Violence subsides on Israel-Gaza border a day after protest

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With the idea to protest Israel's more than decade-long blockade of Gaza and highlight Palestinian demands for a right of return to the lands that became Israel 70 years ago, The Palestinian organizers had called for peaceful protests, referred to as the Great March of Return or the March of the Million.

And tensions could be much, much higher by May 15, as it will also be one day after the USA says it will have officially moved its embassy to Jerusalem - a Trump administration plan which has enraged Palestinians and effectively ended US involvement in any peace process, though the State Department says the "deeply saddened" by violence on Friday.

More than 1,400 people were wounded, mostly by bullets but also rubber-coated rounds and tear-gas inhalation, the health ministry said.

Suhad Bishara, a lawyer with Adalah, the Legal Center for Arab Minority Rights in Israel, told Newsweek that the bodies of two protesters killed in the clashes had been seized by the Israeli military and not returned to their families.

Fifteen of the wounded died, said the ministry spokesperson Dr Ashraf al-Qidra.

The protest organisers include Hamas, the armed Islamist movement that dominates Gaza and representatives of other Palestinian factions.

Meanwhile, an IDF spokesman warned on Saturday that Israel will continue to target terrorist groups inside Gaza if the violence along border with Israel drags on.

Previously in 2016, Sanders criticized Israel for using "disproportionate" violence during the 2014 Gaza war, which killed 2,130 Palestinian in the conflict and destroyed infrastructure and residential buildings in the city.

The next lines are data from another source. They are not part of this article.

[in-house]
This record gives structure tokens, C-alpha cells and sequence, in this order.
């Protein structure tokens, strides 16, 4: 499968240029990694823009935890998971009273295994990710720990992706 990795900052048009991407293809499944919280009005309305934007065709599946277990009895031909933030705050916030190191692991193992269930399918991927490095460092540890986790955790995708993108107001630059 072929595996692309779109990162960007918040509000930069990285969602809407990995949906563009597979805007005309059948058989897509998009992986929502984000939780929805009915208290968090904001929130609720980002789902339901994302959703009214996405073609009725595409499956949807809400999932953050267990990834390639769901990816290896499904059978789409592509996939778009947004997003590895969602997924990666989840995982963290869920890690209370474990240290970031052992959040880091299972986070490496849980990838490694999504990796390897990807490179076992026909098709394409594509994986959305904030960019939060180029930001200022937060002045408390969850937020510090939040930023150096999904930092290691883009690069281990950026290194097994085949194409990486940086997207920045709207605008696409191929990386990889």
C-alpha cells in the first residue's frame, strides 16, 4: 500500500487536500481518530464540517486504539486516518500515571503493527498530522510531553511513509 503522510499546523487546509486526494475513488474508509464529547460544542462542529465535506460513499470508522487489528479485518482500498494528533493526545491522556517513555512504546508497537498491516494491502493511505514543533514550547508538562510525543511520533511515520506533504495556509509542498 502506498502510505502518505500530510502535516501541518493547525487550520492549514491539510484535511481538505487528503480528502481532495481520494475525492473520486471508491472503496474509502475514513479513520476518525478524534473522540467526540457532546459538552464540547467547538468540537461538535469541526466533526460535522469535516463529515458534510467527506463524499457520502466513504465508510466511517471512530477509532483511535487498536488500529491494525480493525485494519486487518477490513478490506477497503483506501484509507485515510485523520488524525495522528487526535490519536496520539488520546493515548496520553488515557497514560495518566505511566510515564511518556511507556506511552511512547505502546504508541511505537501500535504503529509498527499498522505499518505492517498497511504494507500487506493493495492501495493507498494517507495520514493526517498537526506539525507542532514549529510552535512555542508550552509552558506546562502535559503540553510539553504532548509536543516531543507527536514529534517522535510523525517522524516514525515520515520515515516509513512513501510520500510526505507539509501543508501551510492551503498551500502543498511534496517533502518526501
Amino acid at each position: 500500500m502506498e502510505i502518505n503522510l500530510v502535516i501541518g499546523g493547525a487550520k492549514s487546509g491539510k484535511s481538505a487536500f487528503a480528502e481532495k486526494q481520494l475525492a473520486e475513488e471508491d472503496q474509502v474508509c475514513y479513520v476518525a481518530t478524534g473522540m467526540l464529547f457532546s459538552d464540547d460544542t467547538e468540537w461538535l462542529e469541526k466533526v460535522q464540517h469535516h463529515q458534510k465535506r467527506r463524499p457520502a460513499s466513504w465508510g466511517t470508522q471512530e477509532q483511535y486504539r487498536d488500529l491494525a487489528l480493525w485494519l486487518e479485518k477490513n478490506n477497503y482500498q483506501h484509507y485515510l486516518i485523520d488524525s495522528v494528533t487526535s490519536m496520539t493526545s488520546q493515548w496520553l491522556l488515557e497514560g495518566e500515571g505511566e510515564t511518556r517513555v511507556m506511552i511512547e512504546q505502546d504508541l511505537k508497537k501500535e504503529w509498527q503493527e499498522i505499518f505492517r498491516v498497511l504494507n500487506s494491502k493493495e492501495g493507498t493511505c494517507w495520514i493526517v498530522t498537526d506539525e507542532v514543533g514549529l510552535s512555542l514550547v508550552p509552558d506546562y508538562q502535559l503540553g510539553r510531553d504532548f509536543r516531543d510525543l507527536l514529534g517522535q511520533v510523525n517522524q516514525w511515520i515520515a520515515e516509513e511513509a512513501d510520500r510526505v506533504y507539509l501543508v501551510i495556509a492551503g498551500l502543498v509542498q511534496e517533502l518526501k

On Friday, the Egyptian Foreign Ministry condemned the Israeli use of violence against Palestinian unarmed protesters and urged the worldwide community for earnest and urgent efforts to find a comprehensive and just settlement for the Palestinian-Israeli conflict.

Violence subsides on Israel-Gaza border a day after protest
Violence subsides on Israel-Gaza border a day after protest

"Schools, universities, as well as all government institutions, across the country will be off on Saturday, as per President Mahmoud Abbas' decision to declare a day of national mourning for the souls of the martyrs", a statement issued on Friday said.

Gaza resident Ghanem Abdelal, 50, said he hopes the protest "will bring a breakthrough, an improvement, to our life in Gaza".

UN Secretary-General Antonio Guterres has called for an independent inquiry into Friday's violence in Gaza that left at least 17 Palestinians dead and more than 1,400 injured.

"It is not a peaceful demonstration", an Israeli military official told journalists.

Manelis said those killed were individuals known to have ties to Hamas and other militant groups in Gaza, and were involved in direct attempts to harm soldiers or to damage the Israeli border fence, like opening fire toward troops and attempts to cut through the fence and light it on fire with burning tires or firebombs.

The Palestinians on Saturday accused the USA of blocking a UNSC statement on the situation in the Gaza Strip and said Washington's objection encourages Israel to continue its aggressive action against the Palestinian people.

The embassy move has deeply angered the Palestinians, who see Jerusalem's annexed eastern sector as the capital of their future state. The events of that time are called the "nakba", or "catastrophe", by Palestinians.

Tanks and snipers were deployed, and witnesses said a drone was used to drop tear gas in at least one location.